Saturday, June 15, 2024

Four news presenters accuse BBC of ‘grinding down’ women over pay

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Four senior female news presenters have accused the BBC of “grinding down” women on pay and failing to tackle persistent pay discrimination at a tribunal hearing in London.

The presenter Martine Croxall – alongside Karin Giannone, Kasia Madera and Annita McVeigh – accused the broadcaster of conducting a “sham recruitment exercise” after they lost their jobs when the BBC merged its domestic and global news channels last year.

In witness statements the women, aged between 48 and 54, said they had been discriminated against because of their sex, age and union membership.

The four said they had been victimised and suffered harassment, ill-health and reputational damage for bringing their claims, which had resulted in them being off air for more than a year. The BBC has denied the claims.

The women said evidence from a whistleblower would show that the BBC “rigged” the process of recruiting chief presenters for the new BBC News channel in January 2023 and they were “set up to fail in the jobs process”.

In documents the women said that Jess Brammar, the BBC’s then editor of news channels, “privately assured four other chief presenters – two men and two younger women – their jobs were safe, but admitted she couldn’t say much ‘for legal reasons’”.

In witness statements the women said that while some of them were demoted, others faced a pay cut. They added: “No men and no women younger than us suffered these detriments.”

They said reports from clinical psychologists would show they had suffered “negative physical and mental health impacts” because of their treatment by the BBC.

Court documents showed that the women have had multiple equal pay battles with the BBC.

Croxall and McVeigh settled an equal pay claim with the broadcaster in 2014 and pursued a further dispute in 2020 before starting this legal claim. In court documents the women said they accepted a pay revision from the BBC in 2020 after “it became apparent the BBC had allowed its pay for news channel chief presenters to again become tainted by sex”.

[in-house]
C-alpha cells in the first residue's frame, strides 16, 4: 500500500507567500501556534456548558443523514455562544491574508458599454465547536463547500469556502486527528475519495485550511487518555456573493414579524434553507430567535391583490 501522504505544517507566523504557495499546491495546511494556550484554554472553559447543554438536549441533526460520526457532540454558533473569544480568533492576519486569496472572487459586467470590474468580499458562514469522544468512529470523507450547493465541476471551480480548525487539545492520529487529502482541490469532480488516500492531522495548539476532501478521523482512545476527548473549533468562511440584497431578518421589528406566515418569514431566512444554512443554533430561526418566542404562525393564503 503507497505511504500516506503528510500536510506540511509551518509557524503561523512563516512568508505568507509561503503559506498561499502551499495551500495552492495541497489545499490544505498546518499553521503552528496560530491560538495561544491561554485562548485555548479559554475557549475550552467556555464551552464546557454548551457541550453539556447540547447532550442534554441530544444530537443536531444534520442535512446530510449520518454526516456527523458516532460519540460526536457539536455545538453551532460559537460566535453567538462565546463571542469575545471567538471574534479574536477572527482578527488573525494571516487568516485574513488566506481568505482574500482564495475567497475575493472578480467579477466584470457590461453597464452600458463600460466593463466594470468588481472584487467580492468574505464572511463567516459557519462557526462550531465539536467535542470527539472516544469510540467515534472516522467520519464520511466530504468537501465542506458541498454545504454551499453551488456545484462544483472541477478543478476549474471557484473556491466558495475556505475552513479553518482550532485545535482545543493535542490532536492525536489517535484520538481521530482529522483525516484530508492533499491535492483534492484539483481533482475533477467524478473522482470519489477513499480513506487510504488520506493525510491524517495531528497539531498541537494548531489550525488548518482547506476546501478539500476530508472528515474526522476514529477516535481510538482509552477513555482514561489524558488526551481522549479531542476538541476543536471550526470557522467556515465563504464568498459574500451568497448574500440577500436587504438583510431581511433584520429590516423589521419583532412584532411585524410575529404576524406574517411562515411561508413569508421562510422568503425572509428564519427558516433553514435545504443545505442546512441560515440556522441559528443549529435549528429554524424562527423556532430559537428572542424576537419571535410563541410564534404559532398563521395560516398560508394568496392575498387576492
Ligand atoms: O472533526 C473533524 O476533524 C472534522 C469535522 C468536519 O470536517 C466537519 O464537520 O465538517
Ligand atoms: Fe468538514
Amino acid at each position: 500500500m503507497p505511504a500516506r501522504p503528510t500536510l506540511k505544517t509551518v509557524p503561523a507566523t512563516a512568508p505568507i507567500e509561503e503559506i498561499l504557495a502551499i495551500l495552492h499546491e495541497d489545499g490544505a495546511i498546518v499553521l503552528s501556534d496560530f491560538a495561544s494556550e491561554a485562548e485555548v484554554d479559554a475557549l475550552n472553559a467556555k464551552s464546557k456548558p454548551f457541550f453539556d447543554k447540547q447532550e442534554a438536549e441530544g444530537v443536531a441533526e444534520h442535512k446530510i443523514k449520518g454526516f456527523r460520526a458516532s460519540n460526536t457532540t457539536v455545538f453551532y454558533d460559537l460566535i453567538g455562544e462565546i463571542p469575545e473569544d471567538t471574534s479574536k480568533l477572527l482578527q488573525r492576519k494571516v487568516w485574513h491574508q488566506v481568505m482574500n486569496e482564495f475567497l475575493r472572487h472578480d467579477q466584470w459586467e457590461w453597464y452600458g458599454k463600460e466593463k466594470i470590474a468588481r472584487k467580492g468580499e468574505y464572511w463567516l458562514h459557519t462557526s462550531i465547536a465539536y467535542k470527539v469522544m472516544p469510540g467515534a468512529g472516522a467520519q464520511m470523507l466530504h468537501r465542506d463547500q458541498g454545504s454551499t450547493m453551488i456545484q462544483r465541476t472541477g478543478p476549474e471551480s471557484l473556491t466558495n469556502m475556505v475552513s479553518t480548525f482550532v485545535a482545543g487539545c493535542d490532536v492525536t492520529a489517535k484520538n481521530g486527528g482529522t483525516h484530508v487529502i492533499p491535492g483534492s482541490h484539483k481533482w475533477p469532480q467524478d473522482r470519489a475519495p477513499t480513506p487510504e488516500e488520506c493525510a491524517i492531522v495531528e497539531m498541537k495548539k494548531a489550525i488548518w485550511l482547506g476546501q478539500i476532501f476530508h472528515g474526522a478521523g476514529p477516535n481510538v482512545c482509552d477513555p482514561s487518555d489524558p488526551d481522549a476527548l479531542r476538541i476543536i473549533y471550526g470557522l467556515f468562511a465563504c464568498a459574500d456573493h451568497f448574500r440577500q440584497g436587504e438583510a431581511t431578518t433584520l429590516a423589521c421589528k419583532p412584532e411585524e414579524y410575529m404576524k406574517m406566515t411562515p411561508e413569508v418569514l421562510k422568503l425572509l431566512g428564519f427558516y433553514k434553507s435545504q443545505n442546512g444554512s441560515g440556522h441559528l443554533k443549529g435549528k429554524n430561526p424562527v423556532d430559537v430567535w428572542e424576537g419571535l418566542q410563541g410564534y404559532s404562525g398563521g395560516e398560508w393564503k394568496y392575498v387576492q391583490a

Speaking in court on Wednesday, Croxall said discrimination was “baked in” to BBC pay structures. She said she recognised the expense of equalising pay, adding: “I can see why they don’t want to [equalise pay], but it is unlawful to pay women less than men.”

Referring to previous settlements she had made, Croxall told the court: “The BBC grinds you down, it breaks you. You don’t feel like you can continue with it in the moment and that’s why I’m here.”

On the opening day of a two-day preliminary hearing at London central tribunal the 55-year-old broadcaster, who has been off air since March 2023, said there were “bad structural problems” surrounding equal pay at the BBC that had not been addressed despite repeated promises from Tim Davie, the director general.

Croxall said that over a decade as a union representative she had helped “many women” with equal pay claims and knew that “despite assurances publicly by the [BBC] director general that these issues would not arise again, I knew they would”.

The women are hoping that the evidence put forward on Wednesday could form part of a full hearing, which could take place later this year. Lawyers for the BBC argued that previous settlements should mean the equal pay aspects of their claims should not progress to a full hearing, with a decision yet to be made.

The BBC insists its application process was “rigorous and fair” and also denies the claims that the women were paid less than an equivalent male colleague, according to its website.

In 2020 Samira Ahmed won an equal pay claim against the BBC, two years after Carrie Gracie, a former China editor, won substantial back pay. The broadcaster Sarah Montague has also said she won a £400,000 settlement and an apology from the BBC over unequal treatment. In 2021 the corporation disclosed it had spent more than £1m on legal fees fighting equal pay and race discrimination cases brought by staff.

The BBC declined to comment. The hearing continues.

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